On December 7, 2022, the United States, along with the EU and other G7 nations, imposed a price cap of $60 per barrel on crude oil of Russian Federation origin (“Russian oil”), effective December 5, 2022 (see our related QuickStudy). The U.S. price cap bans U.S. persons from providing a variety of services, such as insurance, trading/commodities brokering, shipping, trade finance, flagging and customs brokering related to the maritime transportation of Russian oil (“Covered Services”), unless the price of the Russian oil at its first non-Russian port is at or below $60 per barrel, the current price cap.
On April 17, 2023, the U.S. Department of the Treasury’s Office of Foreign Assets Control (“OFAC”) issued an Alert regarding tactics that are being used to assist in the possible evasion of the Russian oil price cap. The Alert calls out examples involving oil exported through the Eastern Siberia Pacific Ocean (“ESPO”) pipeline and ports on the eastern coast of the Russian Federation. OFAC is aware of reports that ESPO and other crudes exported via Pacific ports in the Russian Federation, such as Kozmino, may be trading above the price cap and utilizing Covered Services provided by U.S. persons.
The Alert advises that non-U.S. persons involved in the export of Russian oil may be using deceptive practices, including providing incomplete or false documentation to obfuscate the fact that the Russian oil was purchased above the price cap. Those practices also include manipulating the Automatic Identification Systems (“AIS”) on transport tankers to disguise the fact that the product on board was loaded in the Russian Federation or mask ship-to-ship transfers to hide the origin of Russian oil.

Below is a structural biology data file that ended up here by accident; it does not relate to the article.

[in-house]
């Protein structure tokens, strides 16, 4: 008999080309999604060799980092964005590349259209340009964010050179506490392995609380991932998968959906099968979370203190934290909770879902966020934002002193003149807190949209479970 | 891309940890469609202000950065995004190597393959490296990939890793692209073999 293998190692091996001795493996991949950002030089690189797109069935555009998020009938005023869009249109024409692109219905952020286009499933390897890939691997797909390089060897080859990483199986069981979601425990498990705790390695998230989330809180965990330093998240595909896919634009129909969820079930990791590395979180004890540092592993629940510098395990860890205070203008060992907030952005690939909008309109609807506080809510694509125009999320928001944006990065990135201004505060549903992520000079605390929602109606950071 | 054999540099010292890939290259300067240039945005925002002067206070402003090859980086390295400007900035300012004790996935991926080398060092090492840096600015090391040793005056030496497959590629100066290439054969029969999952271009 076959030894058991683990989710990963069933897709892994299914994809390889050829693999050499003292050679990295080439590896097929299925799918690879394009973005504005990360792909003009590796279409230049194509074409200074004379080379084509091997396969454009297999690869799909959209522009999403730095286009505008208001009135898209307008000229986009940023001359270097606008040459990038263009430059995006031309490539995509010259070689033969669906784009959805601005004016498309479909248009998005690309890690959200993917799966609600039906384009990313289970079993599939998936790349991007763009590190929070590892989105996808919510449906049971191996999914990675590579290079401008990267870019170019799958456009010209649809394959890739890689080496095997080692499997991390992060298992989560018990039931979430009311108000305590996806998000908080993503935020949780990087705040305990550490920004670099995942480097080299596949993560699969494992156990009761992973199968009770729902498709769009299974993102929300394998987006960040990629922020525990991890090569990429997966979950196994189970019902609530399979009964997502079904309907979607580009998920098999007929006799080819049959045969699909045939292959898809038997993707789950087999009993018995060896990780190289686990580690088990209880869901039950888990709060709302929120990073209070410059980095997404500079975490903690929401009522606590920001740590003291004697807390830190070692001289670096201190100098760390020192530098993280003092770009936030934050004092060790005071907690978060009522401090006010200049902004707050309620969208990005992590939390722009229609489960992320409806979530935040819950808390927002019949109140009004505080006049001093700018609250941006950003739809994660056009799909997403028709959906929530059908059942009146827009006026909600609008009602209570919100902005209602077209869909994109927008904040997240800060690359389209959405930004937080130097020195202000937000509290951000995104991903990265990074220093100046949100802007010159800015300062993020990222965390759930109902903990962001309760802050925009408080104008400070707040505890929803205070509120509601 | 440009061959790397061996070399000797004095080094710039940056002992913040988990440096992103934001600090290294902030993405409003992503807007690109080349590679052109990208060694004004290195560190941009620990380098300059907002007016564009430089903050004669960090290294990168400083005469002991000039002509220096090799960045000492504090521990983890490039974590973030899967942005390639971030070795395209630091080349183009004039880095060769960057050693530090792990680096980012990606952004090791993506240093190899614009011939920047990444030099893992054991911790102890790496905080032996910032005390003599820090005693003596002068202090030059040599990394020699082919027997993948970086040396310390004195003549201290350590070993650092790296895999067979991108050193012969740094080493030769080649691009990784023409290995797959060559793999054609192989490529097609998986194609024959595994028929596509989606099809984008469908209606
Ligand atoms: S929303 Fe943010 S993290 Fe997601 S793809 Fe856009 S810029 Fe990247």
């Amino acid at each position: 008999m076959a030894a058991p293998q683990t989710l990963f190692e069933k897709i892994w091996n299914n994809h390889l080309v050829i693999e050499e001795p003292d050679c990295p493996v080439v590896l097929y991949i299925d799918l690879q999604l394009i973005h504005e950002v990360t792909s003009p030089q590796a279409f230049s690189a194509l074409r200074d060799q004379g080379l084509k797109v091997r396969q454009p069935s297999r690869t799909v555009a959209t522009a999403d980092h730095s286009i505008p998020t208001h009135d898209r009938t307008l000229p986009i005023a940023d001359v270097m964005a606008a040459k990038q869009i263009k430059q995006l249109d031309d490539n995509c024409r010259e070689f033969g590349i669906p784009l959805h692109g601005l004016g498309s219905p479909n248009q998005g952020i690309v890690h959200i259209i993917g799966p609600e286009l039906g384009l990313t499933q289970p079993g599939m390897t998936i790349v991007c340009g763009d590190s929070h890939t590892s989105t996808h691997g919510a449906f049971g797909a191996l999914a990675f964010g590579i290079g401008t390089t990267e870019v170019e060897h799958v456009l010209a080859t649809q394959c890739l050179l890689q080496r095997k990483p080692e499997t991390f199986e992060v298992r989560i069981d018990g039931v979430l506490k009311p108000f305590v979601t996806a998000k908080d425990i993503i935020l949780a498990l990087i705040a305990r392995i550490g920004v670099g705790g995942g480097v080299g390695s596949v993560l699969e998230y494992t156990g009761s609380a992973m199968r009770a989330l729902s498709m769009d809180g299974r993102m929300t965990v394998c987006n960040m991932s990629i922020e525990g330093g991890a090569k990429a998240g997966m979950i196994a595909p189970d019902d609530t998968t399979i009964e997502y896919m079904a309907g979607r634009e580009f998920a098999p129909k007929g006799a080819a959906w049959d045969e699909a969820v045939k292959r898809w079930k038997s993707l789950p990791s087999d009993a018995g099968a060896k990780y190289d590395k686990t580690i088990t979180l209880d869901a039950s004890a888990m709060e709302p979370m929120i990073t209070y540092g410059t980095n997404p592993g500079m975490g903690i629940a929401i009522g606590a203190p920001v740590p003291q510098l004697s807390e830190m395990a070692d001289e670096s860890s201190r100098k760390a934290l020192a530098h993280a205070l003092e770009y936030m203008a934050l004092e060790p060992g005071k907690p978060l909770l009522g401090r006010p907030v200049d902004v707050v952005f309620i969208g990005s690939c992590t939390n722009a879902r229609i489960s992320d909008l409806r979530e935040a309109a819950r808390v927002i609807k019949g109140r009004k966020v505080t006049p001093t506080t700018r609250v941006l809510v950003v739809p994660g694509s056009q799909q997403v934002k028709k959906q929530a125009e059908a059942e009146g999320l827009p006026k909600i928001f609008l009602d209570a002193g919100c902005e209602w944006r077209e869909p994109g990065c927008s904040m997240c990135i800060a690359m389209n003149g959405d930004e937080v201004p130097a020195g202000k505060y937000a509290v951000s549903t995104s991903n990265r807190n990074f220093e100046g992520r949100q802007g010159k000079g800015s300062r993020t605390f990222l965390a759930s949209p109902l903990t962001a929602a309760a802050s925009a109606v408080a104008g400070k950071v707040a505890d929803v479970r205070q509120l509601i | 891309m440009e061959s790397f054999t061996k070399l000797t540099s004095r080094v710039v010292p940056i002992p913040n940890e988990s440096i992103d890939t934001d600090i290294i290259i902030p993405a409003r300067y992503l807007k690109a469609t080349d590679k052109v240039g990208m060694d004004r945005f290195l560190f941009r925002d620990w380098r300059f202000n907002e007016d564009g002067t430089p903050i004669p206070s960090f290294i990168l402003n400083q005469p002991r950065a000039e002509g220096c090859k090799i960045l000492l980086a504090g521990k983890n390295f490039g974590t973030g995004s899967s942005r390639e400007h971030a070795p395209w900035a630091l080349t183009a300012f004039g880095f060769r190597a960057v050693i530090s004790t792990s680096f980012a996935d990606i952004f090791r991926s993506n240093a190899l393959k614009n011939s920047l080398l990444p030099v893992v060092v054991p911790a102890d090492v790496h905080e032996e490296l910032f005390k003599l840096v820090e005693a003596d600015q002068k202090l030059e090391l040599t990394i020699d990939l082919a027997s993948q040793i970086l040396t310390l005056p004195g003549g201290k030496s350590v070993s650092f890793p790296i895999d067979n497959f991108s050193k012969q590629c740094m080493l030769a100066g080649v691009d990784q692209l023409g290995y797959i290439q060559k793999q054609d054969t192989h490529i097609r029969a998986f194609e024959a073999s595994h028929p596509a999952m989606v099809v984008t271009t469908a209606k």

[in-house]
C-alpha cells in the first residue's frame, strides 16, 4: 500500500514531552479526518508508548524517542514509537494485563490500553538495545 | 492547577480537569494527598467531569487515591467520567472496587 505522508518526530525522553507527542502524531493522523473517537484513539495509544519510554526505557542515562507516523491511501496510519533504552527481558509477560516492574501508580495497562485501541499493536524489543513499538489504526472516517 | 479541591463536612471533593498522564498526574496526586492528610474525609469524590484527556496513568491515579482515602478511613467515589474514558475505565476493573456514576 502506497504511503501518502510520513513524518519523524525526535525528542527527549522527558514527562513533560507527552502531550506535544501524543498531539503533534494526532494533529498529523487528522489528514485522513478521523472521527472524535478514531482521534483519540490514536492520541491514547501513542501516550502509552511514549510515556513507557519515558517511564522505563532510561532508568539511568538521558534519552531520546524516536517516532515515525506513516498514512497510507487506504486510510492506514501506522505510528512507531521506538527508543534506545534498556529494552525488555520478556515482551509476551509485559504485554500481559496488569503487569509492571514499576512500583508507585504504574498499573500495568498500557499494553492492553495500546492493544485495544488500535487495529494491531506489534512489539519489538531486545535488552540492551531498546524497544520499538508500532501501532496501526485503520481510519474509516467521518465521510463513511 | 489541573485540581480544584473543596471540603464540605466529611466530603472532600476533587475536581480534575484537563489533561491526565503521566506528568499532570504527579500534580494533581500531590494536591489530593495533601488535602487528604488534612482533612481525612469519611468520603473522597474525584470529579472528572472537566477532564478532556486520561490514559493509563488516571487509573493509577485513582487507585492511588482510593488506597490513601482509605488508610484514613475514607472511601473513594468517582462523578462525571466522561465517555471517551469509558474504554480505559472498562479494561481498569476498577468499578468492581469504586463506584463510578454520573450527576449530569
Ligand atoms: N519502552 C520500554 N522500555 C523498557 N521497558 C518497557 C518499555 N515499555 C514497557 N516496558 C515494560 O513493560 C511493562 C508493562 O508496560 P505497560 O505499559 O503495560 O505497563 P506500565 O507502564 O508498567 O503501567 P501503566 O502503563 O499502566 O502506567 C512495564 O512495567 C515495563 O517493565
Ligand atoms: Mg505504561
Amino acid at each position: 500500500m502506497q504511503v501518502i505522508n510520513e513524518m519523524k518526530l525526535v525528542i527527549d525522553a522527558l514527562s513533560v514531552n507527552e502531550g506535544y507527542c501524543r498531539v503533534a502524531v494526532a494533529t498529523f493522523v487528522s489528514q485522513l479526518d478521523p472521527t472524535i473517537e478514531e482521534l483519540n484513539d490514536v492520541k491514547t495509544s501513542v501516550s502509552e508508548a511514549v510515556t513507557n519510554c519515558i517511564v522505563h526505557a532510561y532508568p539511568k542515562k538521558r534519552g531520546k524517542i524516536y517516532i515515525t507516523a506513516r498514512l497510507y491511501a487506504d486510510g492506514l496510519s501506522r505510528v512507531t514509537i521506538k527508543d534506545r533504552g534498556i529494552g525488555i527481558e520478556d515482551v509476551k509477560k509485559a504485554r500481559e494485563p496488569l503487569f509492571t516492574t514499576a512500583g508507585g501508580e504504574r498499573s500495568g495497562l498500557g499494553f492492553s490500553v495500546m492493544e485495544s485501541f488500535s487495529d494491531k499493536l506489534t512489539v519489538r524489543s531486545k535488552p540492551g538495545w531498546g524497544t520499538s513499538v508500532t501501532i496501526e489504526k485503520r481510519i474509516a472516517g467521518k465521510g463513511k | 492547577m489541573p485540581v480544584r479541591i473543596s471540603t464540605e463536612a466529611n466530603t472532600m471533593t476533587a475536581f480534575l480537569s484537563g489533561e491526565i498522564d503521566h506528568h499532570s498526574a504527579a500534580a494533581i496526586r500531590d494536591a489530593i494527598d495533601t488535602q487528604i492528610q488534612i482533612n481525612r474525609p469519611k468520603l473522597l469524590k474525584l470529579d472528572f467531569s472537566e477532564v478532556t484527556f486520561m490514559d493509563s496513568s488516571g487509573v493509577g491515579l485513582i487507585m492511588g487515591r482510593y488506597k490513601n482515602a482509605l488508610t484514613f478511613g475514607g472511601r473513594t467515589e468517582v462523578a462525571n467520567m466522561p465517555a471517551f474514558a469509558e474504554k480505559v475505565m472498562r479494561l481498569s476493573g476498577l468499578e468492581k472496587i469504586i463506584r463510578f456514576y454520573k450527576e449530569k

Ship owners and other Covered Service providers are asked to consult the “OFAC Guidance on Implementation of the Price Cap Policy for Crude Oil and Petroleum products of Russian Federation Origin” issued on February 3, 2023 (“Price Cap Guidance”) for further guidance on red flags related to evasion of the Russian oil price cap.
U.S. Covered Service providers are required to maintain records demonstrating that Russian oil or Russian petroleum products were purchased at or below the relevant price cap. Any refusal by a counterparty to provide documentation proving that Russian oil was purchased at or below the price cap, should be considered a red flag for possible evasion of the price cap. Providers who act in good faith can utilize the recordkeeping and attestation methods outlined in the Price Cap Guidance to receive protection from OFAC enforcement if they are tricked into inadvertently violating the price cap determinations.
To mitigate any potential risks associated with U.S. sanctions violations, Companies should evaluate their compliance programs and business practices to ensure they are in compliance with applicable U.S. sanctions laws and regulations. OFAC cautions that U.S. persons that engage in such evasive activities could face severe penalties, including fines and criminal prosecution.
For additional information involving Russia-related sanctions, visit Locke Lord’s Russia Sanctions Resource Center.
This paper is intended as a guide only and is not a substitute for specific legal or tax advice. Please reach out to the authors for any specific questions. We expect to continue to monitor the topics addressed in this paper and provide future client updates when useful.
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